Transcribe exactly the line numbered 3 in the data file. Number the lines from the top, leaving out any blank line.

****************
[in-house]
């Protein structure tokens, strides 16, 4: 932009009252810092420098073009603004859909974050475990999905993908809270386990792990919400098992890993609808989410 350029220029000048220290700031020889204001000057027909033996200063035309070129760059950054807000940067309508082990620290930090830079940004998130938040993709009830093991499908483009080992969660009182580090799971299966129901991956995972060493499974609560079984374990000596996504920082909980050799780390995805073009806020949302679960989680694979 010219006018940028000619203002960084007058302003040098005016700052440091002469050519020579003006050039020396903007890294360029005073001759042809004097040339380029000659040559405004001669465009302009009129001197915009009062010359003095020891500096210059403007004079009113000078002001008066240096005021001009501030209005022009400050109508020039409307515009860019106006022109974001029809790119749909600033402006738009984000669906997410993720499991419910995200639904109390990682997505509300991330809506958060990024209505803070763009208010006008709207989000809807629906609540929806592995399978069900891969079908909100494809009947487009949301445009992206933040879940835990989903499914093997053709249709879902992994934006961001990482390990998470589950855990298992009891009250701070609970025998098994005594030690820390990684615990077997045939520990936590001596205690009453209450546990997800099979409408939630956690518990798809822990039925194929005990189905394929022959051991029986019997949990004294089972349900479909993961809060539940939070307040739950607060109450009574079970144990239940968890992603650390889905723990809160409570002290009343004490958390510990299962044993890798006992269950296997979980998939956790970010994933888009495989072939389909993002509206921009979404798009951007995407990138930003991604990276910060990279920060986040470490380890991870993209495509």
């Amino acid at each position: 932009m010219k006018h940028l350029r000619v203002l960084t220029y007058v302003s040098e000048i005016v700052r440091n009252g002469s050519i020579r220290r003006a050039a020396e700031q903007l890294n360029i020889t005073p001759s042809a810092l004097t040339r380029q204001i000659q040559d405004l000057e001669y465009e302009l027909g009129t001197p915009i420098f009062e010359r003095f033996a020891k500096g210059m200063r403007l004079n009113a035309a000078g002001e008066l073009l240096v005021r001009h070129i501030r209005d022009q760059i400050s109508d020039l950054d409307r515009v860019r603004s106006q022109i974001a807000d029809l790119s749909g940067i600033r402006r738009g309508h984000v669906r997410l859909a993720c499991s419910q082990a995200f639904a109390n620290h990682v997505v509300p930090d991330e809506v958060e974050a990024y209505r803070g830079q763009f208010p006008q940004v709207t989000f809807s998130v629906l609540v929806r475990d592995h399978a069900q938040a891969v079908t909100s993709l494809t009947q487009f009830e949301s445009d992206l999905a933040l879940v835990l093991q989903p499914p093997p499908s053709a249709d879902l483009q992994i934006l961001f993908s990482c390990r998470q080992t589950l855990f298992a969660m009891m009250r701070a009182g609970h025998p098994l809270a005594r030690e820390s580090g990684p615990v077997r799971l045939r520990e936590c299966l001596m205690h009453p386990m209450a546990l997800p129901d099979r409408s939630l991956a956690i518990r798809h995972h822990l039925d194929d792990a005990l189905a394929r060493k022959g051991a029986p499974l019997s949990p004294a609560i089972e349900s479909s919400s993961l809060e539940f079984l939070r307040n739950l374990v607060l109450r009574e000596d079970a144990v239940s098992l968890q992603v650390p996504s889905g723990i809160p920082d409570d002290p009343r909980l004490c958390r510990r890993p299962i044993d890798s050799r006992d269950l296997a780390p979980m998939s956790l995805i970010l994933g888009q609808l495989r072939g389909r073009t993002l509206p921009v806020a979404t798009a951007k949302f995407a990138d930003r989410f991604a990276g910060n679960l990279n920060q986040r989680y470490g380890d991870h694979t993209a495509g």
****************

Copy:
């Amino acid at each position: 932009m010219k006018h940028l350029r000619v203002l960084t220029y007058v302003s040098e000048i005016v700052r440091n009252g002469s050519i020579r220290r003006a050039a020396e700031q903007l890294n360029i020889t005073p001759s042809a810092l004097t040339r380029q204001i000659q040559d405004l000057e001669y465009e302009l027909g009129t001197p915009i420098f009062e010359r003095f033996a020891k500096g210059m200063r403007l004079n009113a035309a000078g002001e008066l073009l240096v005021r001009h070129i501030r209005d022009q760059i400050s109508d020039l950054d409307r515009v860019r603004s106006q022109i974001a807000d029809l790119s749909g940067i600033r402006r738009g309508h984000v669906r997410l859909a993720c499991s419910q082990a995200f639904a109390n620290h990682v997505v509300p930090d991330e809506v958060e974050a990024y209505r803070g830079q763009f208010p006008q940004v709207t989000f809807s998130v629906l609540v929806r475990d592995h399978a069900q938040a891969v079908t909100s993709l494809t009947q487009f009830e949301s445009d992206l999905a933040l879940v835990l093991q989903p499914p093997p499908s053709a249709d879902l483009q992994i934006l961001f993908s990482c390990r998470q080992t589950l855990f298992a969660m009891m009250r701070a009182g609970h025998p098994l809270a005594r030690e820390s580090g990684p615990v077997r799971l045939r520990e936590c299966l001596m205690h009453p386990m209450a546990l997800p129901d099979r409408s939630l991956a956690i518990r798809h995972h822990l039925d194929d792990a005990l189905a394929r060493k022959g051991a029986p499974l019997s949990p004294a609560i089972e349900s479909s919400s993961l809060e539940f079984l939070r307040n739950l374990v607060l109450r009574e000596d079970a144990v239940s098992l968890q992603v650390p996504s889905g723990i809160p920082d409570d002290p009343r909980l004490c958390r510990r890993p299962i044993d890798s050799r006992d269950l296997a780390p979980m998939s956790l995805i970010l994933g888009q609808l495989r072939g389909r073009t993002l509206p921009v806020a979404t798009a951007k949302f995407a990138d930003r989410f991604a990276g910060n679960l990279n920060q986040r989680y470490g380890d991870h694979t993209a495509g």